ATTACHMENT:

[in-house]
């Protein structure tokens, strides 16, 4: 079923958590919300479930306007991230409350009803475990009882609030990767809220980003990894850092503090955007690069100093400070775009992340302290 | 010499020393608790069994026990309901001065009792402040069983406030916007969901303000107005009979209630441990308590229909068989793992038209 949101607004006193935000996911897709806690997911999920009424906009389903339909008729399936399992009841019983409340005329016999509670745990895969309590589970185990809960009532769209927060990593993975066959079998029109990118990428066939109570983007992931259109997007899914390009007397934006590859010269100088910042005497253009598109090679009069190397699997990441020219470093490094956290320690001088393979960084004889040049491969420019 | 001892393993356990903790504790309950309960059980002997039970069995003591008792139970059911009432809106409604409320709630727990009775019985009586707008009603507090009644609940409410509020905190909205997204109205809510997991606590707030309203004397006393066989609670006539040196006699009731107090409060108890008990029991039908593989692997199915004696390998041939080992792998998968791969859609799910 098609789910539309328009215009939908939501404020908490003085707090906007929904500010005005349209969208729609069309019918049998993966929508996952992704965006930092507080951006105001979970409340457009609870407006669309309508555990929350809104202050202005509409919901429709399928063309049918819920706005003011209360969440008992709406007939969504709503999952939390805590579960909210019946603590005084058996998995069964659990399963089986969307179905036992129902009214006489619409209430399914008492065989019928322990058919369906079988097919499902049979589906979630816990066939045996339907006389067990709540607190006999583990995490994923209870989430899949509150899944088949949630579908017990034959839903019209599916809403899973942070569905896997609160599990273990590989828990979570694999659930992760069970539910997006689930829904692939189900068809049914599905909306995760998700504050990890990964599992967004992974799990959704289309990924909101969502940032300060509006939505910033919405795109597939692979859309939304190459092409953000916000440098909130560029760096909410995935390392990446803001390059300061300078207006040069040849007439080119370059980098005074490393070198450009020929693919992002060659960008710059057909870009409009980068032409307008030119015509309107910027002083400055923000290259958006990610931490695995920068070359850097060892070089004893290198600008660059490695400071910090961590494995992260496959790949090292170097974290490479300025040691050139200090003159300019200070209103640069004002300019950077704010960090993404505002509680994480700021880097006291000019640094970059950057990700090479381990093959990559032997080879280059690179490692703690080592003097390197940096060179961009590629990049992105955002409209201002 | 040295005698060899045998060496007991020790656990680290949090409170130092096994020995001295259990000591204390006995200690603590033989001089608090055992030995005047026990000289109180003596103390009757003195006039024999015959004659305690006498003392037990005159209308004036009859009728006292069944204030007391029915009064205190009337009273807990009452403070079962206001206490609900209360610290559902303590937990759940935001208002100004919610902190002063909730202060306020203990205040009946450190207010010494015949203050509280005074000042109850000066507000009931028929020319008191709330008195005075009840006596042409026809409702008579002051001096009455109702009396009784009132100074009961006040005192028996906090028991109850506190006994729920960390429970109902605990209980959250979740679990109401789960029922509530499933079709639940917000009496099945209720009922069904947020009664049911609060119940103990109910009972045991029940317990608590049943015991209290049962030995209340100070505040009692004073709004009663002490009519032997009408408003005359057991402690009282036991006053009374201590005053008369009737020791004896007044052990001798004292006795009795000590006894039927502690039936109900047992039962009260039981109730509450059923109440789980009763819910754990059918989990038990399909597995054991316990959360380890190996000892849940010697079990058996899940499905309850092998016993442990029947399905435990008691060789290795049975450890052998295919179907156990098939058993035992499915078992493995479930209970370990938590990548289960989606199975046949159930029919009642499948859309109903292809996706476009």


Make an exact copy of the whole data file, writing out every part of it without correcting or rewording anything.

[in-house]
């Protein structure tokens, strides 16, 4: 079923958590919300479930306007991230409350009803475990009882609030990767809220980003990894850092503090955007690069100093400070775009992340302290 | 010499020393608790069994026990309901001065009792402040069983406030916007969901303000107005009979209630441990308590229909068989793992038209 949101607004006193935000996911897709806690997911999920009424906009389903339909008729399936399992009841019983409340005329016999509670745990895969309590589970185990809960009532769209927060990593993975066959079998029109990118990428066939109570983007992931259109997007899914390009007397934006590859010269100088910042005497253009598109090679009069190397699997990441020219470093490094956290320690001088393979960084004889040049491969420019 | 001892393993356990903790504790309950309960059980002997039970069995003591008792139970059911009432809106409604409320709630727990009775019985009586707008009603507090009644609940409410509020905190909205997204109205809510997991606590707030309203004397006393066989609670006539040196006699009731107090409060108890008990029991039908593989692997199915004696390998041939080992792998998968791969859609799910 098609789910539309328009215009939908939501404020908490003085707090906007929904500010005005349209969208729609069309019918049998993966929508996952992704965006930092507080951006105001979970409340457009609870407006669309309508555990929350809104202050202005509409919901429709399928063309049918819920706005003011209360969440008992709406007939969504709503999952939390805590579960909210019946603590005084058996998995069964659990399963089986969307179905036992129902009214006489619409209430399914008492065989019928322990058919369906079988097919499902049979589906979630816990066939045996339907006389067990709540607190006999583990995490994923209870989430899949509150899944088949949630579908017990034959839903019209599916809403899973942070569905896997609160599990273990590989828990979570694999659930992760069970539910997006689930829904692939189900068809049914599905909306995760998700504050990890990964599992967004992974799990959704289309990924909101969502940032300060509006939505910033919405795109597939692979859309939304190459092409953000916000440098909130560029760096909410995935390392990446803001390059300061300078207006040069040849007439080119370059980098005074490393070198450009020929693919992002060659960008710059057909870009409009980068032409307008030119015509309107910027002083400055923000290259958006990610931490695995920068070359850097060892070089004893290198600008660059490695400071910090961590494995992260496959790949090292170097974290490479300025040691050139200090003159300019200070209103640069004002300019950077704010960090993404505002509680994480700021880097006291000019640094970059950057990700090479381990093959990559032997080879280059690179490692703690080592003097390197940096060179961009590629990049992105955002409209201002 | 040295005698060899045998060496007991020790656990680290949090409170130092096994020995001295259990000591204390006995200690603590033989001089608090055992030995005047026990000289109180003596103390009757003195006039024999015959004659305690006498003392037990005159209308004036009859009728006292069944204030007391029915009064205190009337009273807990009452403070079962206001206490609900209360610290559902303590937990759940935001208002100004919610902190002063909730202060306020203990205040009946450190207010010494015949203050509280005074000042109850000066507000009931028929020319008191709330008195005075009840006596042409026809409702008579002051001096009455109702009396009784009132100074009961006040005192028996906090028991109850506190006994729920960390429970109902605990209980959250979740679990109401789960029922509530499933079709639940917000009496099945209720009922069904947020009664049911609060119940103990109910009972045991029940317990608590049943015991209290049962030995209340100070505040009692004073709004009663002490009519032997009408408003005359057991402690009282036991006053009374201590005053008369009737020791004896007044052990001798004292006795009795000590006894039927502690039936109900047992039962009260039981109730509450059923109440789980009763819910754990059918989990038990399909597995054991316990959360380890190996000892849940010697079990058996899940499905309850092998016993442990029947399905435990008691060789290795049975450890052998295919179907156990098939058993035992499915078992493995479930209970370990938590990548289960989606199975046949159930029919009642499948859309109903292809996706476009």